Many systems promise to accelerate time-to-market; however, utilities need to be certain that these systems meet their needs for rate design, considering the critical role billing plays in their business. With this in mind, it is essential for utilities to identify exactly which rate design capabilities they need to launch innovative products and services both quickly and successfully.
Utilities achieve greater economic results when they streamline the roll-out of new products and services in a way which gets them on the market in the shortest time possible. When utilities think about reducing time-to-market, they need to also ensure that their systems can accurately perform pricing processes, including different rate schemes and pricing criteria. In addition, utilities must be able to quickly design and test new rates in a way which is intuitive and reduces the chance of billing errors. To make sure their strategy for fast and accurate deployment of new rates is successful, utilities should consider the following aspects of rates management:
When calculating rates, utilities must be able to include charges for generation, delivery, maintenance, and local taxes, to cover all the expenses of providing service. If utilities want to improve customer experience and operational efficiency with the latest billing trends, their systems should be flexible enough to support rates as fixed amounts, tiered, time-based, or as a combination of the above. Beyond that, a future-proofed billing system should be prepared to support each company’s unique approach to billing and allow their business rules to be easily implemented and modified in the system. In this way, utilities have the right tools in place to support their current needs while also ensuring that they are ready for any changes to regulations or market conditions.
Not all customers are the same; each one has their own commercial and behavioral characteristics. To effectively account for this, utilities group customers into segments based on common characteristics, allowing them to prepare commercial offers and design rates which better reflect the true needs of their diverse customer base. Customer Information Systems must have the ability to model these segments and allow complex rate calculations dependent on aspects such as customer type, service address, and scoring.
Customers are increasingly demanding personalized products and services. To meet this demand, utilities are building detailed customer profiles through the analysis of meter and customer data. Utilities need a powerful Customer Information System and Meter Data Management System which work together to really get to know each customer through their usage patterns. With such a system in place, customers get a more personalized experience while utilities have more scope to design innovative rates.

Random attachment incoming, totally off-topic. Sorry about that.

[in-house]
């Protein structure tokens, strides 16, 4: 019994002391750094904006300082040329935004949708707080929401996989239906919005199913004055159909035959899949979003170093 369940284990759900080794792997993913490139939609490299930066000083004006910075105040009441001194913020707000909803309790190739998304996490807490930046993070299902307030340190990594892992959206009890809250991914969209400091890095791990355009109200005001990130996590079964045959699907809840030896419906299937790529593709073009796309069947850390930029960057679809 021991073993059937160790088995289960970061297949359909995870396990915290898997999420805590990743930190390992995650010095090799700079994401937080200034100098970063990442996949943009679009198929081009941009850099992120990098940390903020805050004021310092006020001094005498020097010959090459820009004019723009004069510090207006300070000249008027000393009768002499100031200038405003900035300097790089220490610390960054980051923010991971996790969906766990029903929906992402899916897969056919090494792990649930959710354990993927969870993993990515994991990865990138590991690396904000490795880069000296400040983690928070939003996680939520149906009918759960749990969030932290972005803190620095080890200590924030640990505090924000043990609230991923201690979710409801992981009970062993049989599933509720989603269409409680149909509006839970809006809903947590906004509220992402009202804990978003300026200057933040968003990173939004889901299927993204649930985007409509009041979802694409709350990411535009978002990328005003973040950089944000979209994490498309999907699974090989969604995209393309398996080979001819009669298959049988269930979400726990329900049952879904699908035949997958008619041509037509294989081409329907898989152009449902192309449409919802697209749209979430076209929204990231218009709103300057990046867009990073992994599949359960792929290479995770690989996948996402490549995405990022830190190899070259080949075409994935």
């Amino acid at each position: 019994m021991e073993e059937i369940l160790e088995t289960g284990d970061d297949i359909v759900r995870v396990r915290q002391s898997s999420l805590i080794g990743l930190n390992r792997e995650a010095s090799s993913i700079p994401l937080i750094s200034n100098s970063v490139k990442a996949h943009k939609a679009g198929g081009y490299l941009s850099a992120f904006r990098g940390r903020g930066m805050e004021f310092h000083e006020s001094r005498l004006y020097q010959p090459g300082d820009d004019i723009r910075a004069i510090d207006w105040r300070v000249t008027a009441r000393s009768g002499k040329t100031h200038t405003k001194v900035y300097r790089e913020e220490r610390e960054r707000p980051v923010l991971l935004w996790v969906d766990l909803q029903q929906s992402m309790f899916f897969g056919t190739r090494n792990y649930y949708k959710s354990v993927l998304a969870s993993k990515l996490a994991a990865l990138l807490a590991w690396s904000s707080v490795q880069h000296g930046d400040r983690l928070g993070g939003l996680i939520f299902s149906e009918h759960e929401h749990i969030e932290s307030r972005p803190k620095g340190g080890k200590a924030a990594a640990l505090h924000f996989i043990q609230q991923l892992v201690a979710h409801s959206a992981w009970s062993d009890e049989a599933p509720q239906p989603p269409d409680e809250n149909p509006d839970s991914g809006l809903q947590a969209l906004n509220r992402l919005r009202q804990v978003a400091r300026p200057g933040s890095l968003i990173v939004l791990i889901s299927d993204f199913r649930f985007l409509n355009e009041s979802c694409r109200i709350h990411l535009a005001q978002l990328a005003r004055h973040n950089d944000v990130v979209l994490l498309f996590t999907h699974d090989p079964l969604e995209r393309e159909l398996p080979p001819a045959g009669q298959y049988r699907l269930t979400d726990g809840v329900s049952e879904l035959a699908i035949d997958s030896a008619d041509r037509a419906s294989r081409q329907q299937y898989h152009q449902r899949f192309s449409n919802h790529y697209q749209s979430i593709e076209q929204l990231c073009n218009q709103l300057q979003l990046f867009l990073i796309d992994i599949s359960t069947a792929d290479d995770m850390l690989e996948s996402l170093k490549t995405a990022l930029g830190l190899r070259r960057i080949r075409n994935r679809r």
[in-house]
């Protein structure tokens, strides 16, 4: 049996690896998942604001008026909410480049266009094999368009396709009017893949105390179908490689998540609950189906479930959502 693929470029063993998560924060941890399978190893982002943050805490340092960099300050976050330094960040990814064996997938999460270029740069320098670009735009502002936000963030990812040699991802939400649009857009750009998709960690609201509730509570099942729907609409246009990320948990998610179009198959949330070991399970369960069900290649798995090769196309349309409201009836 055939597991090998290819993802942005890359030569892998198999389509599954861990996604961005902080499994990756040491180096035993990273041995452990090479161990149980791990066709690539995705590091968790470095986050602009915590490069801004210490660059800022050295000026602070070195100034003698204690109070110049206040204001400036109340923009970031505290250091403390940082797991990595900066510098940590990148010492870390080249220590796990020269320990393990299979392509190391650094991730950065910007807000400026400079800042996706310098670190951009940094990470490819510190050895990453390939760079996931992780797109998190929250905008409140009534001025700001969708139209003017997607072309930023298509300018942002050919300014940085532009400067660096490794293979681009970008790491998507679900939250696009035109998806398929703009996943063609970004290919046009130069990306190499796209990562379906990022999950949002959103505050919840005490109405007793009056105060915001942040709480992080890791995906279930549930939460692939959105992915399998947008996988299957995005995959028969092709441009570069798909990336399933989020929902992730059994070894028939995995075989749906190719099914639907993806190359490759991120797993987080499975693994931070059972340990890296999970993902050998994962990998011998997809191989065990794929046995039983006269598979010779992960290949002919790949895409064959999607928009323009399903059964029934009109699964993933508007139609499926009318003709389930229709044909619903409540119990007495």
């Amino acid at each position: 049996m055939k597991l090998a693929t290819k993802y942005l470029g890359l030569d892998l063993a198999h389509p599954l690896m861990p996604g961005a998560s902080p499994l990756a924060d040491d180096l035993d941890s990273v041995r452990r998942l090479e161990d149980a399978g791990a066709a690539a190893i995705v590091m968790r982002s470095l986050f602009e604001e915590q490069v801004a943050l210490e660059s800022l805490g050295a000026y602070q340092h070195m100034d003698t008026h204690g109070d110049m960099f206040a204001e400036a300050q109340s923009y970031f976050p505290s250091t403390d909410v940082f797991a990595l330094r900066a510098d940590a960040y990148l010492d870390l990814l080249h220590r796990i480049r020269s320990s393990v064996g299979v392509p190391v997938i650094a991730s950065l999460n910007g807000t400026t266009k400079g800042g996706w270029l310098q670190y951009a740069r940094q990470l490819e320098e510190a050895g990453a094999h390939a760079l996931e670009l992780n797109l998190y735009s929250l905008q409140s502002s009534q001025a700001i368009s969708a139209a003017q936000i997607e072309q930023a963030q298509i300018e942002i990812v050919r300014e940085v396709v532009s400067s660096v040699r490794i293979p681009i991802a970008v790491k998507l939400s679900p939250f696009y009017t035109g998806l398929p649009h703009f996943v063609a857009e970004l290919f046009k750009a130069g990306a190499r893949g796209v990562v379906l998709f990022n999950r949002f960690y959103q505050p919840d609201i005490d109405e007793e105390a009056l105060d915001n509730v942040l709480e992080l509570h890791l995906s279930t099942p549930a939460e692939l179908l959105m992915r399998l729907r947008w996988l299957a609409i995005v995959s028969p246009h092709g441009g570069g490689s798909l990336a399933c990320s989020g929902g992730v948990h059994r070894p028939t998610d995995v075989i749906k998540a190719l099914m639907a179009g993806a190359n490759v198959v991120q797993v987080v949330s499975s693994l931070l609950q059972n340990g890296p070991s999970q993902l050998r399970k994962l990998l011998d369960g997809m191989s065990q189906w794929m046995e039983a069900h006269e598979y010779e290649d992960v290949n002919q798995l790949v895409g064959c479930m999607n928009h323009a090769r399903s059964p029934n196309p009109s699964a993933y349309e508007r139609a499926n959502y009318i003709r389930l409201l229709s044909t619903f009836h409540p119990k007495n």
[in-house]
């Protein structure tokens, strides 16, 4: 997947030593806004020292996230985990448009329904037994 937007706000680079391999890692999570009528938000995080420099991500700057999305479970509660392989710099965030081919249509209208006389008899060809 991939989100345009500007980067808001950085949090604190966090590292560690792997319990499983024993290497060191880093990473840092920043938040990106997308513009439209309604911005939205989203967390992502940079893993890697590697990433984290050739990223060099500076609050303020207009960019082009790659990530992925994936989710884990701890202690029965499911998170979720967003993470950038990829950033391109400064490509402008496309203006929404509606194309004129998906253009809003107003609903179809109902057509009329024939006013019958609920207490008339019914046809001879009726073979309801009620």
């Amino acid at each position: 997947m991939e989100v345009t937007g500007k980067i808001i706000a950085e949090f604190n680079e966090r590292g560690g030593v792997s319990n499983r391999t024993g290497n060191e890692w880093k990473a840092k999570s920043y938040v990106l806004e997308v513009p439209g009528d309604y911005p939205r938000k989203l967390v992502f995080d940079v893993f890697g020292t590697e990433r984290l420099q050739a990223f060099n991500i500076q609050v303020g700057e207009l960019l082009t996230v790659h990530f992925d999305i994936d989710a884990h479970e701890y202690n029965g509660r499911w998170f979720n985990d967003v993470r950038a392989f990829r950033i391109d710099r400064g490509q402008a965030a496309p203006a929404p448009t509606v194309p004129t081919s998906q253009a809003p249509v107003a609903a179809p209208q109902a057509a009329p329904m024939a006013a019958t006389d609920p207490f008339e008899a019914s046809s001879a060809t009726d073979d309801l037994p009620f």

Utility and Non-utility service
Utilities provide a combination of gas, electricity, water, broadband, and other services to their customers and each one of these services is billed according to different rules. A future-proofed billing system must provide the ability to bill traditional services together with any new product or service in a single invoice, without requiring system reconfiguration or additional software. Companies with a powerful billing system can stay relevant in the market by offering utility and non-utility services cohesively, optimizing time-to-market, and quickly securing new revenue streams.
Because billing is such a critical process and one which can really upset customers if it goes wrong, utilities need tools which let them analyze rates and their impact over a specific group of products prior to generating bills. This feature helps to assure billing quality, reduce operational costs associated with customer claims, and provide a better customer experience.
Considering all these aspects, it is clear that next-generation rates management processes are essential for dynamic utilities who want to support the latest trends, accurately charge customers, and improve revenue margins. Is your system prepared to…
- Design rates based on usage patterns?
- Model different rates depending on customer characteristics?
- Offer detailed information to your customers about their rates?
- Define rates for both utility and non-utility services?
- Roll out new offerings with a minimal time-to-market?
If you answered no to any of these questions or you just want to see what a next-generation billing system looks like, request a demo here: